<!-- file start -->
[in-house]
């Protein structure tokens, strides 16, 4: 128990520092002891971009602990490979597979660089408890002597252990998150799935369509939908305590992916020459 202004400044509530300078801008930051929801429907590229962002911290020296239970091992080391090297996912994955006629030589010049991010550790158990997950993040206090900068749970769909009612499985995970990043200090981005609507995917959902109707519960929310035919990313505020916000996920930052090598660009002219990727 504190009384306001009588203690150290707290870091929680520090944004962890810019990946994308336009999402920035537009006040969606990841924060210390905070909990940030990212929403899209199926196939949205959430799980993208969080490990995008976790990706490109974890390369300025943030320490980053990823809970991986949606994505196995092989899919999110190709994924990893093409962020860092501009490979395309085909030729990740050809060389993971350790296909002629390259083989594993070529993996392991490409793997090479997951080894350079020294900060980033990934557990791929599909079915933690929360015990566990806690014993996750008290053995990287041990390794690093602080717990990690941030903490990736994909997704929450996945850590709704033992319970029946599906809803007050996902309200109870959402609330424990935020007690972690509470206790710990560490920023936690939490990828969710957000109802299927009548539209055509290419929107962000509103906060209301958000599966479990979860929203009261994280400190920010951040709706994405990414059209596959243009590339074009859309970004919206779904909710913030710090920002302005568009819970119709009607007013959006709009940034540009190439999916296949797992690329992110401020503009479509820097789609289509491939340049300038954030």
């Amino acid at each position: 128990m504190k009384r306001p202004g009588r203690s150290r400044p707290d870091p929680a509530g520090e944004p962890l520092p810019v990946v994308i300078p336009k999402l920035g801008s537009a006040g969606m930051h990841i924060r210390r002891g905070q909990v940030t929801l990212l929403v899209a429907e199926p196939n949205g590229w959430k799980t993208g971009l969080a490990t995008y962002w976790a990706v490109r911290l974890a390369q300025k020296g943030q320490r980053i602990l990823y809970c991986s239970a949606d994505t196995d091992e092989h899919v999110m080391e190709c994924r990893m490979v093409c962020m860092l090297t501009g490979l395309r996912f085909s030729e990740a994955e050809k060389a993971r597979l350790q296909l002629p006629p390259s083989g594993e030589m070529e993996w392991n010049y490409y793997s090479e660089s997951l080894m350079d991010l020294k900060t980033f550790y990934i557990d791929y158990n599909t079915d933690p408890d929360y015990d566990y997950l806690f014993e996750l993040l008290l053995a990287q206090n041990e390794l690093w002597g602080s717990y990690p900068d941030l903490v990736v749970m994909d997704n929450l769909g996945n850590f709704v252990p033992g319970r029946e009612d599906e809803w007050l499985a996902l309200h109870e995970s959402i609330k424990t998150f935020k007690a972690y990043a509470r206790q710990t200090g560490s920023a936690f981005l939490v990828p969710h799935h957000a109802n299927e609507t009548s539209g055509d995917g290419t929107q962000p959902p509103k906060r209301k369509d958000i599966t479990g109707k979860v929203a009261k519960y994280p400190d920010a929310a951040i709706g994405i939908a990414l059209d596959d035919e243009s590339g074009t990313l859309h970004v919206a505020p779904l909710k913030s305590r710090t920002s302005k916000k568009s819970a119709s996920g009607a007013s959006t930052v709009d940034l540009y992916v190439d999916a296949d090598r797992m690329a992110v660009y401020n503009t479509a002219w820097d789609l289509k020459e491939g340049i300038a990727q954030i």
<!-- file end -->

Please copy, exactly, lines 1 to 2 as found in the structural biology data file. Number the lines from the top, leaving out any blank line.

[in-house]
């Protein structure tokens, strides 16, 4: 128990520092002891971009602990490979597979660089408890002597252990998150799935369509939908305590992916020459 202004400044509530300078801008930051929801429907590229962002911290020296239970091992080391090297996912994955006629030589010049991010550790158990997950993040206090900068749970769909009612499985995970990043200090981005609507995917959902109707519960929310035919990313505020916000996920930052090598660009002219990727 504190009384306001009588203690150290707290870091929680520090944004962890810019990946994308336009999402920035537009006040969606990841924060210390905070909990940030990212929403899209199926196939949205959430799980993208969080490990995008976790990706490109974890390369300025943030320490980053990823809970991986949606994505196995092989899919999110190709994924990893093409962020860092501009490979395309085909030729990740050809060389993971350790296909002629390259083989594993070529993996392991490409793997090479997951080894350079020294900060980033990934557990791929599909079915933690929360015990566990806690014993996750008290053995990287041990390794690093602080717990990690941030903490990736994909997704929450996945850590709704033992319970029946599906809803007050996902309200109870959402609330424990935020007690972690509470206790710990560490920023936690939490990828969710957000109802299927009548539209055509290419929107962000509103906060209301958000599966479990979860929203009261994280400190920010951040709706994405990414059209596959243009590339074009859309970004919206779904909710913030710090920002302005568009819970119709009607007013959006709009940034540009190439999916296949797992690329992110401020503009479509820097789609289509491939340049300038954030």